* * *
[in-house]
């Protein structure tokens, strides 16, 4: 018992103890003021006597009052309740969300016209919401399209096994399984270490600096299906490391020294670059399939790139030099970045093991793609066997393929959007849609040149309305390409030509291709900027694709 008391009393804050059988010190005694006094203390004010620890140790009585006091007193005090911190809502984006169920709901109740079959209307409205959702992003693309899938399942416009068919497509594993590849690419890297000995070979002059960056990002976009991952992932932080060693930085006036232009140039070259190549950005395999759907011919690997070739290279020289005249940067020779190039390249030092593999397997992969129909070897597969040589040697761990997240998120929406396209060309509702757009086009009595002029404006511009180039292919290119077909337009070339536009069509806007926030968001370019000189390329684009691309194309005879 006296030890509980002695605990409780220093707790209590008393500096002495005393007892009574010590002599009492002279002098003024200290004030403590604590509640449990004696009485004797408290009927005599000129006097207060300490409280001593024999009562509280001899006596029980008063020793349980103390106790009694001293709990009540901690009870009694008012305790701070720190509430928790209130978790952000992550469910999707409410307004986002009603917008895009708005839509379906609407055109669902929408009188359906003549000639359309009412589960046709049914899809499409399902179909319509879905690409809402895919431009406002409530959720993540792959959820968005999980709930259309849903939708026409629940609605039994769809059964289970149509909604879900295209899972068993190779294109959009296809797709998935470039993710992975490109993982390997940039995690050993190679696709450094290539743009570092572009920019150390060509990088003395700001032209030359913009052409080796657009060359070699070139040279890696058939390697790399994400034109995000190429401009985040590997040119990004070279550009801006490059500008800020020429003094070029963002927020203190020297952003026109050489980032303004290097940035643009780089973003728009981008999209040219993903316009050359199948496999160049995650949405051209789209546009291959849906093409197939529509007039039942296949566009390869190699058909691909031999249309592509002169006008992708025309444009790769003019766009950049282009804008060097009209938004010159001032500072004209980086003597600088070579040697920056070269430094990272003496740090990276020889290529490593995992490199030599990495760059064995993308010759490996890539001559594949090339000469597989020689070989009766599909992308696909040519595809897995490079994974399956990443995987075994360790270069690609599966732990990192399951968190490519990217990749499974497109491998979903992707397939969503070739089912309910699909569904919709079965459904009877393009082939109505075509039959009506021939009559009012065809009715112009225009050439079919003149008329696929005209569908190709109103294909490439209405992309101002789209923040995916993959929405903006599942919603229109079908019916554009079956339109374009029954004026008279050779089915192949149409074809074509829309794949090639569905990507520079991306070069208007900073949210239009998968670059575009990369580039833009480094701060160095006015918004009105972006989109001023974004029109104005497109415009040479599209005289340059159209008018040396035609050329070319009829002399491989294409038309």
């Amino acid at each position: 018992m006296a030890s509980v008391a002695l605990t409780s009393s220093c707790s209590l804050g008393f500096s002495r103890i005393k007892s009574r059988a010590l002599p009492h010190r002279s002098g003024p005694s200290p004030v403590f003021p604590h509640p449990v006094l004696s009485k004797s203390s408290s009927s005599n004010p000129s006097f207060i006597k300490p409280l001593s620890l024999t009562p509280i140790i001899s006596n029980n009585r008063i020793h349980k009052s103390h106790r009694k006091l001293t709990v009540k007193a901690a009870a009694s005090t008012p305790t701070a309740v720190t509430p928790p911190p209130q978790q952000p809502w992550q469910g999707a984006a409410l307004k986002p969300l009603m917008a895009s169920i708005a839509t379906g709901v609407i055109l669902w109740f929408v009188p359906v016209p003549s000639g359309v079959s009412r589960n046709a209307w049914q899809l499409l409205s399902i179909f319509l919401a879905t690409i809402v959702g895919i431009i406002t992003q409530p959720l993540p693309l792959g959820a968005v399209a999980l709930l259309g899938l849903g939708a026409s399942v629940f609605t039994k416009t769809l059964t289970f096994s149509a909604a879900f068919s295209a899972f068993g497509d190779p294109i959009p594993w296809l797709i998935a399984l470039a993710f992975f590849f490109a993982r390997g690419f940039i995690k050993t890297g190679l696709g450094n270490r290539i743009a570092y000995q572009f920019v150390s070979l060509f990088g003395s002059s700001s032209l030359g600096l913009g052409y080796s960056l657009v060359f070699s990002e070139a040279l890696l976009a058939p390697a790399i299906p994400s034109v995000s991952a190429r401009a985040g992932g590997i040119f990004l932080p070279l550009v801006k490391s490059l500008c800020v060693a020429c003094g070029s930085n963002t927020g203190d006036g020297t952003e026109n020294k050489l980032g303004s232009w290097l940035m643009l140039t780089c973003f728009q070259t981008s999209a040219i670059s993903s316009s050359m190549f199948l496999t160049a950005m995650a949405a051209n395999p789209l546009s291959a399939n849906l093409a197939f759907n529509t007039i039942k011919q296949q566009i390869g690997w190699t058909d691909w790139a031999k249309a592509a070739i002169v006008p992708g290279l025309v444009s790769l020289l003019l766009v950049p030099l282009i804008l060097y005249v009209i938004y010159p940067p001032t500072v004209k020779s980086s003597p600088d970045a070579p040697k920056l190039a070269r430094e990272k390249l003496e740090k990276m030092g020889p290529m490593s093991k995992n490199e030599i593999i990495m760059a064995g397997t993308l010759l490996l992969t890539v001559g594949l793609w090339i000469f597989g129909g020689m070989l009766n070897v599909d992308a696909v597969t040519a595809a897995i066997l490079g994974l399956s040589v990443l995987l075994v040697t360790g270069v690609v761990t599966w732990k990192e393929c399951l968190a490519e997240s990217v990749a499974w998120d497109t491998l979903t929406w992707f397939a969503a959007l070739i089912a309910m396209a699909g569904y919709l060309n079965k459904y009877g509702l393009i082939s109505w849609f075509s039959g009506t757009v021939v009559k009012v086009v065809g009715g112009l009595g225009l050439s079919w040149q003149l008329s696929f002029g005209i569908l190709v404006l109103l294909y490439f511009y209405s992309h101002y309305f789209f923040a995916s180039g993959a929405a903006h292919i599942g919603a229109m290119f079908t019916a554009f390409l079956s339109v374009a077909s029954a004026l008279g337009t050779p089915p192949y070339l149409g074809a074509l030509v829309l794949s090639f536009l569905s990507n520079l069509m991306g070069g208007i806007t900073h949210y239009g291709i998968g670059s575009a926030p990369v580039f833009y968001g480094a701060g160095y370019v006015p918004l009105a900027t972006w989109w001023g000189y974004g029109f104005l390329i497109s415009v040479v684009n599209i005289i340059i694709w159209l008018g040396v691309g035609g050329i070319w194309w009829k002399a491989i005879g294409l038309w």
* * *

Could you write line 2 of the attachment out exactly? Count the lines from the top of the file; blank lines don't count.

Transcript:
């Protein structure tokens, strides 16, 4: 018992103890003021006597009052309740969300016209919401399209096994399984270490600096299906490391020294670059399939790139030099970045093991793609066997393929959007849609040149309305390409030509291709900027694709 008391009393804050059988010190005694006094203390004010620890140790009585006091007193005090911190809502984006169920709901109740079959209307409205959702992003693309899938399942416009068919497509594993590849690419890297000995070979002059960056990002976009991952992932932080060693930085006036232009140039070259190549950005395999759907011919690997070739290279020289005249940067020779190039390249030092593999397997992969129909070897597969040589040697761990997240998120929406396209060309509702757009086009009595002029404006511009180039292919290119077909337009070339536009069509806007926030968001370019000189390329684009691309194309005879 006296030890509980002695605990409780220093707790209590008393500096002495005393007892009574010590002599009492002279002098003024200290004030403590604590509640449990004696009485004797408290009927005599000129006097207060300490409280001593024999009562509280001899006596029980008063020793349980103390106790009694001293709990009540901690009870009694008012305790701070720190509430928790209130978790952000992550469910999707409410307004986002009603917008895009708005839509379906609407055109669902929408009188359906003549000639359309009412589960046709049914899809499409399902179909319509879905690409809402895919431009406002409530959720993540792959959820968005999980709930259309849903939708026409629940609605039994769809059964289970149509909604879900295209899972068993190779294109959009296809797709998935470039993710992975490109993982390997940039995690050993190679696709450094290539743009570092572009920019150390060509990088003395700001032209030359913009052409080796657009060359070699070139040279890696058939390697790399994400034109995000190429401009985040590997040119990004070279550009801006490059500008800020020429003094070029963002927020203190020297952003026109050489980032303004290097940035643009780089973003728009981008999209040219993903316009050359199948496999160049995650949405051209789209546009291959849906093409197939529509007039039942296949566009390869190699058909691909031999249309592509002169006008992708025309444009790769003019766009950049282009804008060097009209938004010159001032500072004209980086003597600088070579040697920056070269430094990272003496740090990276020889290529490593995992490199030599990495760059064995993308010759490996890539001559594949090339000469597989020689070989009766599909992308696909040519595809897995490079994974399956990443995987075994360790270069690609599966732990990192399951968190490519990217990749499974497109491998979903992707397939969503070739089912309910699909569904919709079965459904009877393009082939109505075509039959009506021939009559009012065809009715112009225009050439079919003149008329696929005209569908190709109103294909490439209405992309101002789209923040995916993959929405903006599942919603229109079908019916554009079956339109374009029954004026008279050779089915192949149409074809074509829309794949090639569905990507520079991306070069208007900073949210239009998968670059575009990369580039833009480094701060160095006015918004009105972006989109001023974004029109104005497109415009040479599209005289340059159209008018040396035609050329070319009829002399491989294409038309």